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European court rules in favour of UK retirement age

The European Court of Justice (ECJ) has judged that the UK's retirement age of 65 does not contravene EU regulations.

The ruling came in a case brought by the charity Age Concern aimed at testing whether UK employers could force employees to give up working at 65.

Under present employment law, an employer is entitled to oblige a member of staff to leave work once they reach the legal retirement age without making any redundancy payments.

Age Concern had argued that the law breached the EU's Equal Treatment at Work Directive.

However, the ECJ ruled that the UK's default retirement age could continue provided that it has a "legitimate aim" linked to social or employment policy.

Acknowledging that EU rules ban employment discrimination on the grounds of age, the ECJ ruling went on nevertheless to say that the Equal Treatment Directive permitted differences in the way people were treated "if they are objectively and reasonably justified by legitimate aims, such as those related to employment policy, the labour market or vocational training".

The UK government welcomed the decision and said that existing employment rules mean that workers have the right to request that they be allowed to continue working after the age of 65.

A spokesman for the DBERR said: "The default retirement age is a tool that employers can use to plan their workforce, but many choose not to use it and the government does not set a mandatory retirement age. A number of employers are removing retirement ages and allowing more flexible working. We are confident that this will continue to increase."

A review of the default retirement age is due in 2011, and, if it is no longer deemed appropriate, it could be scrapped.

The ECJ ruling did leave campaigners, who want workers to be given the right to continue in employment once they have reached the statutory retirement age, the chance for further legal appeals.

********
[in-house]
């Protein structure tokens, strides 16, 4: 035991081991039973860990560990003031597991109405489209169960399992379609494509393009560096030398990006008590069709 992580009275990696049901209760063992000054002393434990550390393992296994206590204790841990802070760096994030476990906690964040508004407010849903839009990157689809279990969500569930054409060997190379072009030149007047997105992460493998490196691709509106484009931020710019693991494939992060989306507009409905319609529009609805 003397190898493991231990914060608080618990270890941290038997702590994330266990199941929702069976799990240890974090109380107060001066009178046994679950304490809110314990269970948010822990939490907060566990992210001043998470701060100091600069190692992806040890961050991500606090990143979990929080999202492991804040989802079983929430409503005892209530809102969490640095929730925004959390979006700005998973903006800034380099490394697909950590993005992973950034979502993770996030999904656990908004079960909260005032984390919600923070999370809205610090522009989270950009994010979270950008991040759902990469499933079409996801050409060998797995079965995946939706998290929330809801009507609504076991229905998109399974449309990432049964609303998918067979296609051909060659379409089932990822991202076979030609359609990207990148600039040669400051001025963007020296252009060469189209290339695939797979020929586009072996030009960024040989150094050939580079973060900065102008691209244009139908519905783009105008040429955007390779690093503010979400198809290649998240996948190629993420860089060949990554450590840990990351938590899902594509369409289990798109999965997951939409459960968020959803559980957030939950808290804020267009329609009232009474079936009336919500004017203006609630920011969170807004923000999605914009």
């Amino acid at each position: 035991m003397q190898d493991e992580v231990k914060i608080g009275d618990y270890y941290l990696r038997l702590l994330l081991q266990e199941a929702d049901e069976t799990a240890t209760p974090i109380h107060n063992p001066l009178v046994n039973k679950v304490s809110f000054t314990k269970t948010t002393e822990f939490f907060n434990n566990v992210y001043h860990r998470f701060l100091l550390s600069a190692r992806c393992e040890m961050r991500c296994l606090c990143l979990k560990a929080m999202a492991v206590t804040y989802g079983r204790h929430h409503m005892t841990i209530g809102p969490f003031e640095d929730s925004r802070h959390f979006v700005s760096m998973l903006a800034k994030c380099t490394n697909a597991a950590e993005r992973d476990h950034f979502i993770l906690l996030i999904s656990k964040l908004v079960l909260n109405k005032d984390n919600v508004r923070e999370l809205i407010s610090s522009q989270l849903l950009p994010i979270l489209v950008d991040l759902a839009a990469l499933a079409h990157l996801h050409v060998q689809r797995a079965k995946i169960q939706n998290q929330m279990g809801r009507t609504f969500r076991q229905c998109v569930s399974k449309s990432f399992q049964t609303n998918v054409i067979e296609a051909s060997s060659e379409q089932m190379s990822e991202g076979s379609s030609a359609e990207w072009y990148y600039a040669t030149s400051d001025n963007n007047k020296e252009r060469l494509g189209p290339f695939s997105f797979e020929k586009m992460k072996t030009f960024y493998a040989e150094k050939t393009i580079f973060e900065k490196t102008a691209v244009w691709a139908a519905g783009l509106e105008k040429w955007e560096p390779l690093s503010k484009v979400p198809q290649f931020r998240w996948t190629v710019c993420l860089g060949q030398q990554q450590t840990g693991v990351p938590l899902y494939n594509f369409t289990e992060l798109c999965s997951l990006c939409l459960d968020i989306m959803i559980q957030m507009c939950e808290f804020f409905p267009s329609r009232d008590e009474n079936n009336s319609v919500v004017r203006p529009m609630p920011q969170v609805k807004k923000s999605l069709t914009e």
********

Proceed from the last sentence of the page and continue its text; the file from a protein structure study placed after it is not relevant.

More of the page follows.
The UK's High Court must now decide if the default retirement age is, in fact, legitimate.

Gordon Lishman, the director general of Age Concern, said the campaigners had a good case to argue in the British courts.

Mr Lishman commented: "The ECJ has said the government must prove to a high standard why forced retirement ages are needed, and those reasons must be based on social or labour market needs, not the interests of employers."

Employers' groups, on the other hand, applauded the court's decision.

John Cridland, the CBI's deputy director-general, said: "The decision by the European Court of Justice is a victory for common sense. Some people can happily work in their existing job beyond the age of 65, but this is not possible for all occupations.

"The current system where there is a default retirement age of 65, but people can request to carry on beyond this age, works well. It provides flexibility, and our research shows that 81 per cent of requests to work beyond 65 are accepted. Companies don't want to lose good people, whatever their age."

Mr Cridland argued that the alternatives to a default retirement age weren't viable: "People age, and the law has to allow for this while enabling employers and employees to reach a practical outcome. Companies with small numbers of staff have particular problems adapting jobs to the needs of older workers."

David Frost, director general of the British Chambers of Commerce (BCC), agreed: "This is the right decision. The vast majority of businesses value their older employees and the considerable experience that they can bring to a firm.

"The right to request a postponement to retirement already exists, so there is no need to try and remove what should be a normal process of communication between employer and employee. The existing rules allow for the fairest outcome on both sides."

But Mike Emmott, employee relations adviser at the Chartered Institute of Personnel and Development (CIPD), said he believed that the government will realise sooner rather than later that scrapping the default retirement age is necessary.

Mr Emmott said: "Compulsory retirement ages can leave organisations blindly waving goodbye to valuable skills and experience. They do not just hit people at retirement age. They can lead to lazy management of workers for many years as older employees are filed by their managers under the 'soon to retire' category.

"Our research shows older workers want to keep working, and this desire grows as the retirement age looms ever closer. Much of this is due to financial reasons in these days of squeezed pensions and longer life expectancy. Whatever the reasons, getting the most from these experienced employees should be good for business, good for the economy and good for the well-being of the workers themselves."

According to CIPD research just under two-fifths (38 per cent) of people intend to work beyond the age of 65, with most (68 per cent) citing financial necessity as the main reason for staying on. A further 31 per cent would continue to work beyond retirement age if their employer allowed them to work flexibly.